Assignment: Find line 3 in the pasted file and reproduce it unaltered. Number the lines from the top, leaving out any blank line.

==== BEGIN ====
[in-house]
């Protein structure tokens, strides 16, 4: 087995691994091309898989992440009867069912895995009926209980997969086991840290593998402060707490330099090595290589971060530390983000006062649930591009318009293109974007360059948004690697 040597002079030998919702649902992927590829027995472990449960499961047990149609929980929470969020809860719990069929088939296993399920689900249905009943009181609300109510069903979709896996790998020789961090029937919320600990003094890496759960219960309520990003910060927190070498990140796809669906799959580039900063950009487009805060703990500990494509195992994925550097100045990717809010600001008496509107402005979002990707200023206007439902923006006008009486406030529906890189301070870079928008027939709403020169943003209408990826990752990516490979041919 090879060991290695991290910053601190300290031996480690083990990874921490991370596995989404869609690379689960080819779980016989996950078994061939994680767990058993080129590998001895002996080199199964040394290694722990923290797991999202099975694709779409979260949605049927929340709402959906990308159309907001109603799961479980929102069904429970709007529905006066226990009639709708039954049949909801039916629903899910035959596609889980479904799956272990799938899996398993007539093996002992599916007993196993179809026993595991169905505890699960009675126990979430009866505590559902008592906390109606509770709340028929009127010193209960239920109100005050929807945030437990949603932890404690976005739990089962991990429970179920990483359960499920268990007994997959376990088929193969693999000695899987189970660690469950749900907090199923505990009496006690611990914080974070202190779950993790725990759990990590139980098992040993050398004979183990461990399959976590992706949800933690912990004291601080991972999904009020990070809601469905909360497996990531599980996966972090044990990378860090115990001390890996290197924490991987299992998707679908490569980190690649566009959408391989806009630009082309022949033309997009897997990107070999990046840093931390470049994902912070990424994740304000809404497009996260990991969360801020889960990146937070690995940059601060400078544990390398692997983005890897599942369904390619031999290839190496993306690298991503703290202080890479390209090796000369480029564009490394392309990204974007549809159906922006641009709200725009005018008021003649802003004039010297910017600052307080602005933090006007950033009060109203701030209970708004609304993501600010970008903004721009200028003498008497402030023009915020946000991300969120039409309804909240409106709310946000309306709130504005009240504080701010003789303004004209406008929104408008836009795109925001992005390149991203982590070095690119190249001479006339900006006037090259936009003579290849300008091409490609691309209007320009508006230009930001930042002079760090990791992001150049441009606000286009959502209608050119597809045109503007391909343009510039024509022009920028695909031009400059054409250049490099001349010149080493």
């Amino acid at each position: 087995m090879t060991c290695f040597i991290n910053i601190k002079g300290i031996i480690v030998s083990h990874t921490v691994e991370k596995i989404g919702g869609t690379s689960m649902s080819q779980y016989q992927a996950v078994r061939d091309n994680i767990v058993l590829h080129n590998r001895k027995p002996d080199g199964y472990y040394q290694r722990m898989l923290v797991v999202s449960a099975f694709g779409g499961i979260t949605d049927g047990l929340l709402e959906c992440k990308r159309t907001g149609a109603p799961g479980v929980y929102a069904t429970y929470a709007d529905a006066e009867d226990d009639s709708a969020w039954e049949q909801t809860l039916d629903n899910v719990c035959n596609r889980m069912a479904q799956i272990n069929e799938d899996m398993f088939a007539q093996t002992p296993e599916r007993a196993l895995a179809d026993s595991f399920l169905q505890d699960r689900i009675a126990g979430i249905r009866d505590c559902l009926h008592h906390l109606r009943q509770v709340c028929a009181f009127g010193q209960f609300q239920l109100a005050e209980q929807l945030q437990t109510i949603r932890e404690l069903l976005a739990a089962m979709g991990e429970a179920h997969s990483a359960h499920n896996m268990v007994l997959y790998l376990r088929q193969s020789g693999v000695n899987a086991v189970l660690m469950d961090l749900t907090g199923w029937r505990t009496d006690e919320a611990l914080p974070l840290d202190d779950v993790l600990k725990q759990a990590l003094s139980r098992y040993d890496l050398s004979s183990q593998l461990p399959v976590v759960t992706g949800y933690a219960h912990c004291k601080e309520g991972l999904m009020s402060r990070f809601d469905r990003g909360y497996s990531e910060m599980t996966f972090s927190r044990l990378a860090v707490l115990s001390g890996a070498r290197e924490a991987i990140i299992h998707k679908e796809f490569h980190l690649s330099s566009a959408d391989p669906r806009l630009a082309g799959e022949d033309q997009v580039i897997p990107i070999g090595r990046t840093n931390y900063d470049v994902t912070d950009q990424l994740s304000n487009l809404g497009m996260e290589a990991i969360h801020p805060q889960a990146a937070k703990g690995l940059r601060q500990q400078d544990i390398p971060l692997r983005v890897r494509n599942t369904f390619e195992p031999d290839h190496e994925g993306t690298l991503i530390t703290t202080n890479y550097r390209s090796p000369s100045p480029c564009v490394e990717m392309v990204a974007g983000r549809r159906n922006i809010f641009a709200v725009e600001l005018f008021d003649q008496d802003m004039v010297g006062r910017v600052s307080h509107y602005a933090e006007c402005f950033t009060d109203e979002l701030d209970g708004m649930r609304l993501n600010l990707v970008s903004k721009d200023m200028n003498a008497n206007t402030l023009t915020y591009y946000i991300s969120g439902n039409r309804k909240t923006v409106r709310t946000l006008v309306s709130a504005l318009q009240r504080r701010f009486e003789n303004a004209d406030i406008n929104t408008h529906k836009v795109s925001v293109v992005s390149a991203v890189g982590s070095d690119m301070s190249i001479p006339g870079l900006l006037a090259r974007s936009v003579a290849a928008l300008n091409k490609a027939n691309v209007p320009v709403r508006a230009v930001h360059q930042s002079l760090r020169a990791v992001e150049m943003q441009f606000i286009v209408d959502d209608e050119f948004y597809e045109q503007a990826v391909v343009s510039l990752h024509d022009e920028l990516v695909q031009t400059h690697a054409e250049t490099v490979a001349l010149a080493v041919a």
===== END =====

């Amino acid at each position: 087995m090879t060991c290695f040597i991290n910053i601190k002079g300290i031996i480690v030998s083990h990874t921490v691994e991370k596995i989404g919702g869609t690379s689960m649902s080819q779980y016989q992927a996950v078994r061939d091309n994680i767990v058993l590829h080129n590998r001895k027995p002996d080199g199964y472990y040394q290694r722990m898989l923290v797991v999202s449960a099975f694709g779409g499961i979260t949605d049927g047990l929340l709402e959906c992440k990308r159309t907001g149609a109603p799961g479980v929980y929102a069904t429970y929470a709007d529905a006066e009867d226990d009639s709708a969020w039954e049949q909801t809860l039916d629903n899910v719990c035959n596609r889980m069912a479904q799956i272990n069929e799938d899996m398993f088939a007539q093996t002992p296993e599916r007993a196993l895995a179809d026993s595991f399920l169905q505890d699960r689900i009675a126990g979430i249905r009866d505590c559902l009926h008592h906390l109606r009943q509770v709340c028929a009181f009127g010193q209960f609300q239920l109100a005050e209980q929807l945030q437990t109510i949603r932890e404690l069903l976005a739990a089962m979709g991990e429970a179920h997969s990483a359960h499920n896996m268990v007994l997959y790998l376990r088929q193969s020789g693999v000695n899987a086991v189970l660690m469950d961090l749900t907090g199923w029937r505990t009496d006690e919320a611990l914080p974070l840290d202190d779950v993790l600990k725990q759990a990590l003094s139980r098992y040993d890496l050398s004979s183990q593998l461990p399959v976590v759960t992706g949800y933690a219960h912990c004291k601080e309520g991972l999904m009020s402060r990070f809601d469905r990003g909360y497996s990531e910060m599980t996966f972090s927190r044990l990378a860090v707490l115990s001390g890996a070498r290197e924490a991987i990140i299992h998707k679908e796809f490569h980190l690649s330099s566009a959408d391989p669906r806009l630009a082309g799959e022949d033309q997009v580039i897997p990107i070999g090595r990046t840093n931390y900063d470049v994902t912070d950009q990424l994740s304000n487009l809404g497009m996260e290589a990991i969360h801020p805060q889960a990146a937070k703990g690995l940059r601060q500990q400078d544990i390398p971060l692997r983005v890897r494509n599942t369904f390619e195992p031999d290839h190496e994925g993306t690298l991503i530390t703290t202080n890479y550097r390209s090796p000369s100045p480029c564009v490394e990717m392309v990204a974007g983000r549809r159906n922006i809010f641009a709200v725009e600001l005018f008021d003649q008496d802003m004039v010297g006062r910017v600052s307080h509107y602005a933090e006007c402005f950033t009060d109203e979002l701030d209970g708004m649930r609304l993501n600010l990707v970008s903004k721009d200023m200028n003498a008497n206007t402030l023009t915020y591009y946000i991300s969120g439902n039409r309804k909240t923006v409106r709310t946000l006008v309306s709130a504005l318009q009240r504080r701010f009486e003789n303004a004209d406030i406008n929104t408008h529906k836009v795109s925001v293109v992005s390149a991203v890189g982590s070095d690119m301070s190249i001479p006339g870079l900006l006037a090259r974007s936009v003579a290849a928008l300008n091409k490609a027939n691309v209007p320009v709403r508006a230009v930001h360059q930042s002079l760090r020169a990791v992001e150049m943003q441009f606000i286009v209408d959502d209608e050119f948004y597809e045109q503007a990826v391909v343009s510039l990752h024509d022009e920028l990516v695909q031009t400059h690697a054409e250049t490099v490979a001349l010149a080493v041919a």